Bacterial and fungal infections are also a risk to those who drink excessive amounts of alcohol. This is because, over time, alcohol weakens the immune system and damages the way the body absorbs nutrients. People who are intoxicated are also far more likely to get into accidents and receive injuries leading to skin infections.

A weakened immune system also lowers the body’s chances of fighting diseases such as alcoholic liver disease. A damaged liver can increase the risk of an individual developing cirrhosis and hepatitis. Changes to the skin are most commonly recognised through:

  • Darker, purple skin around the eyes
  • Visible blood vessels on the face, chest, and neck known as telangiectasia
  • Itchy, red skin
  • Yellowing of the skin, known as jaundice

Does alcohol aggravate skin conditions?

In short, yes. Regular alcohol consumption has been shown to cause and aggravate multiple skin conditions such as:

  • Psoriasis
    Psoriasis is an autoimmune condition that causes patches of flaky skin and scales. Alcohol can both aggravate and cause psoriasis, making it resistant to treatment methods. According to one study, “alcohol can affect psoriasis through several mechanisms such as increased susceptibility to infections, stimulation of lymphocyte and keratinocyte proliferation, and production of proinflammatory cytokines”
  • Rosacea
    Rosacea is a chronic condition of the skin that can cause irritation, spots, and flushing. Because alcohol causes facial flushing, it can make rosacea symptoms more severe. Rosacea is often undertreated, causing a lot of distress to a patient’s quality of life.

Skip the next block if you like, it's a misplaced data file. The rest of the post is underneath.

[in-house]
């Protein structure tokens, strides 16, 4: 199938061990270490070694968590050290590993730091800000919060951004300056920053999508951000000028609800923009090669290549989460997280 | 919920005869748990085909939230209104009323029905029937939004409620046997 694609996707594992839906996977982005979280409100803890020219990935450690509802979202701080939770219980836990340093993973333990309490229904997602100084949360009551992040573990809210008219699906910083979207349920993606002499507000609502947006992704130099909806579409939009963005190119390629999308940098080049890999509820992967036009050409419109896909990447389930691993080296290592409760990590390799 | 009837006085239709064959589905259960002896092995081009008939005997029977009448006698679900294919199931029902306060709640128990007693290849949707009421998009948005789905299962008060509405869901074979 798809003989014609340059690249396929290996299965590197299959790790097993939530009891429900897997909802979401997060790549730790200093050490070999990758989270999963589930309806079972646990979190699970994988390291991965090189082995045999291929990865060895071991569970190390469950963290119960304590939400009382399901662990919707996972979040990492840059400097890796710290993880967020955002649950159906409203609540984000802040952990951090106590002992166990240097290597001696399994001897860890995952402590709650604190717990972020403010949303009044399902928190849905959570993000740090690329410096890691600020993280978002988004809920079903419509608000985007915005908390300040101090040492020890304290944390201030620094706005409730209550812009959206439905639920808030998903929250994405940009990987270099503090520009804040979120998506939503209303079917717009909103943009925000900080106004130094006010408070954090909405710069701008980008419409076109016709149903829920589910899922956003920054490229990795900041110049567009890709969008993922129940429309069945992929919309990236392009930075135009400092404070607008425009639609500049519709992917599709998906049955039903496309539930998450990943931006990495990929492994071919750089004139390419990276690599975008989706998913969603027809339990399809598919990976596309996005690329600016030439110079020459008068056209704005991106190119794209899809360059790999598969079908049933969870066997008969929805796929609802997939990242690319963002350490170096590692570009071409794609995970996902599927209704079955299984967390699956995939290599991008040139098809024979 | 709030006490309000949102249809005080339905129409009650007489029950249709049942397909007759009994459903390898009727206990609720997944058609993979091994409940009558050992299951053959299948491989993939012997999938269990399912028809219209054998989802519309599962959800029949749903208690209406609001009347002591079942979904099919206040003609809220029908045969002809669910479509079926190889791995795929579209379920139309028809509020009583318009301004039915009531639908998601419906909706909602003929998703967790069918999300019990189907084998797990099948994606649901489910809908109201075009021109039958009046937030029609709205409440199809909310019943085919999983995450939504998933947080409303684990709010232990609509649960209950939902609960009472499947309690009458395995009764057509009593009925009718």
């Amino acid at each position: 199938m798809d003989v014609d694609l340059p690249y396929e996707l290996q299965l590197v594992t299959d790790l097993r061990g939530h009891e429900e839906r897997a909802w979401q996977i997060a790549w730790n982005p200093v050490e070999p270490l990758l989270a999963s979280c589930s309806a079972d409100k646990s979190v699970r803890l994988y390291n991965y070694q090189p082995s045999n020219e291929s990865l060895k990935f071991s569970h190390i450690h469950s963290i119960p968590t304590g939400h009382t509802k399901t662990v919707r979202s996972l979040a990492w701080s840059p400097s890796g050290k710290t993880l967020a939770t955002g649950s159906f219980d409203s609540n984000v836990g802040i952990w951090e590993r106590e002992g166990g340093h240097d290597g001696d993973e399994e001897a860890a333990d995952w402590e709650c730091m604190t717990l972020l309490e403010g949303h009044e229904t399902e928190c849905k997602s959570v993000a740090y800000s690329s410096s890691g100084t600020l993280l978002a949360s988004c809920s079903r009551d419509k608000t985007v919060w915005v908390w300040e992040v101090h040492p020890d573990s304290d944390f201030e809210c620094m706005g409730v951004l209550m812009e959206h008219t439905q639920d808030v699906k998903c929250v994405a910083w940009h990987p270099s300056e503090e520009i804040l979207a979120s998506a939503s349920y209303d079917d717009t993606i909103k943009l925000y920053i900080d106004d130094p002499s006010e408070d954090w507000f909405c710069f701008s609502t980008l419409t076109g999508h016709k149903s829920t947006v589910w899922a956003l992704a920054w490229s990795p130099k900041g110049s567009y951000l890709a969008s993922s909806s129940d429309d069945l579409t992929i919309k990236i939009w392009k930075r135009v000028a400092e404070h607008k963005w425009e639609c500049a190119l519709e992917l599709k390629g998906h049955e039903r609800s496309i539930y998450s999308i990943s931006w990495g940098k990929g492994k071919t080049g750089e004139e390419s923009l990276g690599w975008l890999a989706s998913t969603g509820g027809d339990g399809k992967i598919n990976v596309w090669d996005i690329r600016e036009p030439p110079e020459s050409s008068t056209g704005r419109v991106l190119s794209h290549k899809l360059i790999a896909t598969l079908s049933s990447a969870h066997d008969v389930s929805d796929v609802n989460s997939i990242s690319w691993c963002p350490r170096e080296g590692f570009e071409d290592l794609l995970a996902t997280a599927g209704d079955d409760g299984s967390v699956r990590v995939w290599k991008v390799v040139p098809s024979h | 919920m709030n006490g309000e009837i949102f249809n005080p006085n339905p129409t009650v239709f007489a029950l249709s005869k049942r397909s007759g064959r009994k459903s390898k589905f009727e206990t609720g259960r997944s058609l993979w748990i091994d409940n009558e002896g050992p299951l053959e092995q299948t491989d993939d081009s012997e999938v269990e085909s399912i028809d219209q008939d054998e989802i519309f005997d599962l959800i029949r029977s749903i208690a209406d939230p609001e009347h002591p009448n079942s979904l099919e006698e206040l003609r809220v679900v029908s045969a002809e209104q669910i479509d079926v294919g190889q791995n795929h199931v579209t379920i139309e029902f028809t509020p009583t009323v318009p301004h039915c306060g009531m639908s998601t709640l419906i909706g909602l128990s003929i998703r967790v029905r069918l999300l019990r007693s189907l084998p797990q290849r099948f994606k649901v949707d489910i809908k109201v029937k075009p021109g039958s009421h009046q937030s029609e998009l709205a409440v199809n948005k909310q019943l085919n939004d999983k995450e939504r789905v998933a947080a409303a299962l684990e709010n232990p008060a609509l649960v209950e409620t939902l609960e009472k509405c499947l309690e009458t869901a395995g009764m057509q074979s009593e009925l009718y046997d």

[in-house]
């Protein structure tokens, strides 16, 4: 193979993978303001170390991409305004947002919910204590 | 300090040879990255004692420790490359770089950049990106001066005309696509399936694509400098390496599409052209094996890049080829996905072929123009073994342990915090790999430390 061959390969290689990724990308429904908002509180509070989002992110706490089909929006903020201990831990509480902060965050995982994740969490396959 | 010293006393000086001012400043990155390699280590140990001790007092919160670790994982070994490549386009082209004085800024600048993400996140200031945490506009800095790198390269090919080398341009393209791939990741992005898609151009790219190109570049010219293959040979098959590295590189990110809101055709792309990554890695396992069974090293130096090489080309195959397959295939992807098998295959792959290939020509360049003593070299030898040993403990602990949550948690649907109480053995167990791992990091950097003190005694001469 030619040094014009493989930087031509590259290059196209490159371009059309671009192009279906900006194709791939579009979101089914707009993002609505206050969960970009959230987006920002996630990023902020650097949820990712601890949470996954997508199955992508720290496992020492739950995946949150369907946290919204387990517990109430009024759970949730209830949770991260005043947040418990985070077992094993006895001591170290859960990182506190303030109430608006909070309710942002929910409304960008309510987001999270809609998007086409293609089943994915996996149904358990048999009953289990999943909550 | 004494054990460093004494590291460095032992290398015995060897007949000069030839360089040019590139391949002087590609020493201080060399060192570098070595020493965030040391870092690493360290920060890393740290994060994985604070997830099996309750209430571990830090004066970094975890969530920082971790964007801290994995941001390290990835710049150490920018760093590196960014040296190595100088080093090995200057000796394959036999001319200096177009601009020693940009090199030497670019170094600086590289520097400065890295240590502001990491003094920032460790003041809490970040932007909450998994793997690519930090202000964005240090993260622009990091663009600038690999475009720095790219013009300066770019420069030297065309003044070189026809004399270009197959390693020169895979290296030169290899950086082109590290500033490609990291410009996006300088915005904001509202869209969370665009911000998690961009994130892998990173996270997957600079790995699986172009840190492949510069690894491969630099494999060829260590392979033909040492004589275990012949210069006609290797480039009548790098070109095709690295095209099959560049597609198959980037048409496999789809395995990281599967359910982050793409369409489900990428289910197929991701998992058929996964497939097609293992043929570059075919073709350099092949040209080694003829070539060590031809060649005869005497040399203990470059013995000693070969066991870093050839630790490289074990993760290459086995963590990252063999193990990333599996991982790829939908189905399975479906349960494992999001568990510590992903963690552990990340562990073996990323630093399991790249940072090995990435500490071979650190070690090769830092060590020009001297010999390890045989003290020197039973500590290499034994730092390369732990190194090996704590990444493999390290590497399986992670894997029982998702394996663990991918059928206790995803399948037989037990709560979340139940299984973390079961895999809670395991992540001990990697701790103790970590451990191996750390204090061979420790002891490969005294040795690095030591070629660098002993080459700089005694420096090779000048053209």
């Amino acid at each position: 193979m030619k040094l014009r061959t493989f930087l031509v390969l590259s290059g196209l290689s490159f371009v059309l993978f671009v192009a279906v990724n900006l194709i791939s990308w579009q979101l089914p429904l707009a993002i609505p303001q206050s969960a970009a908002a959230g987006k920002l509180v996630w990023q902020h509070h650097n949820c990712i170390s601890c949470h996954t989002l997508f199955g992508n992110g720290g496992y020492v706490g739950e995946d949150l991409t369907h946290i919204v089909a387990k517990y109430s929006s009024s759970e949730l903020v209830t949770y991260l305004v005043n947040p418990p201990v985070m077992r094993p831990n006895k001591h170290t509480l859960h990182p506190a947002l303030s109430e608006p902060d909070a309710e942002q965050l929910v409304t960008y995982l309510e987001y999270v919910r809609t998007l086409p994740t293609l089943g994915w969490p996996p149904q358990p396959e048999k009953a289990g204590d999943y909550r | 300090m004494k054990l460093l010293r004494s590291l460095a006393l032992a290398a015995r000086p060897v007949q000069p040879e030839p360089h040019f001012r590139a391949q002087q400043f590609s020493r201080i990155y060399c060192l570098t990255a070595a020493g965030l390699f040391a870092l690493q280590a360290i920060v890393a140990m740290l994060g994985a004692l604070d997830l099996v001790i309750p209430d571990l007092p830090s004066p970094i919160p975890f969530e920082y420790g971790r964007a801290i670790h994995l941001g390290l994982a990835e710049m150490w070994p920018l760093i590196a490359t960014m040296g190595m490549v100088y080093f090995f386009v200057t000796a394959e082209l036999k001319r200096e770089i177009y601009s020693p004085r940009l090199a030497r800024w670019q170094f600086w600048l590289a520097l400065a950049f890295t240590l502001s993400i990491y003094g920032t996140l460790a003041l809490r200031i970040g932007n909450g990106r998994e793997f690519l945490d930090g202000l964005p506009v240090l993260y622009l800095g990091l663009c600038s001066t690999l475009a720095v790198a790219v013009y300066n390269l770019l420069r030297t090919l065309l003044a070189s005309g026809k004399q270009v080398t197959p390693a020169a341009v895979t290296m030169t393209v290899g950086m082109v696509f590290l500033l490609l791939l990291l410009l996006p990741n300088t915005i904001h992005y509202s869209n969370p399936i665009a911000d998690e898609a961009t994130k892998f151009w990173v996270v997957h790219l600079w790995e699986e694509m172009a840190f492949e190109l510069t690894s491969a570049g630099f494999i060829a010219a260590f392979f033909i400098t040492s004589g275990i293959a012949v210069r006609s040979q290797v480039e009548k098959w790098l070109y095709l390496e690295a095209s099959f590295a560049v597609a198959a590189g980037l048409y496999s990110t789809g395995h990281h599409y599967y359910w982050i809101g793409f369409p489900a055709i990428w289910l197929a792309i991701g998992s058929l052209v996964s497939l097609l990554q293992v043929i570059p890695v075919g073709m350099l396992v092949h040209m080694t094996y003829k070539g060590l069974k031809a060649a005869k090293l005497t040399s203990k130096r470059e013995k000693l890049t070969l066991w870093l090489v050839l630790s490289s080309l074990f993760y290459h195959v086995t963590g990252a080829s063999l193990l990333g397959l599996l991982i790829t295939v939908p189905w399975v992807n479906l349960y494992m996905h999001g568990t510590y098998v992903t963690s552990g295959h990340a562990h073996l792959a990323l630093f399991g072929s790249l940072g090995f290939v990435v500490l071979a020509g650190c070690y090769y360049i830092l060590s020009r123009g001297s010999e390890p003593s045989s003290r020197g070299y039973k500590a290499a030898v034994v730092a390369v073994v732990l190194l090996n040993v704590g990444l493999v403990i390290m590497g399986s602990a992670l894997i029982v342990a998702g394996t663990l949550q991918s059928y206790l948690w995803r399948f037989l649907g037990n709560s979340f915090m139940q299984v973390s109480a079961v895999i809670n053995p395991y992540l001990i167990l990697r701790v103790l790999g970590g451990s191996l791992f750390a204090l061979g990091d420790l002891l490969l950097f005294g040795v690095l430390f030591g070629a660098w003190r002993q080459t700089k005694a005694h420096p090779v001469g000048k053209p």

• Dermatitis
    Dermatitis refers to skin irritation which appears through itchy skin or a rash. Once irritated, it can cause blisters to form, which are likely to be irritated through regular alcohol consumption. Dermatitis encompasses a range of conditions, such as atopic dermatitis (eczema) and seborrheic dermatitis (dandruff).
  • Porphyria cutanea tarda (PCT)
    PCT is a rare disorder characterised by blisters and painful lesions following exposure to the sun. Excessive alcohol consumption is the number one cause of PCT.

How can I avoid bad skin from drinking alcohol?

The best thing to do to avoid damaging your skin is to stop drinking alcohol. Whilst this may feel difficult at first, nowadays, there are lots of alcohol-free beverages available plus an increase in sober social spaces, making it easier than ever to give up that glass of wine.

However, this isn’t a possibility for all, so if you are going to continue to drink, we recommend limiting your amount of units to less than 14 per week and staying hydrated. To do this, remember to drink a glass of water between each alcoholic beverage you enjoy.

For expert advice and aesthetic treatment options, reach out to The Bodywork Clinic today and book a free consultation with our head nurse, Ruth Holt. Through an array of aesthetic options, our team can provide anti-ageing treatments as well as chemical peels and dermal fillers, helping you on your way to achieving a youthful glow.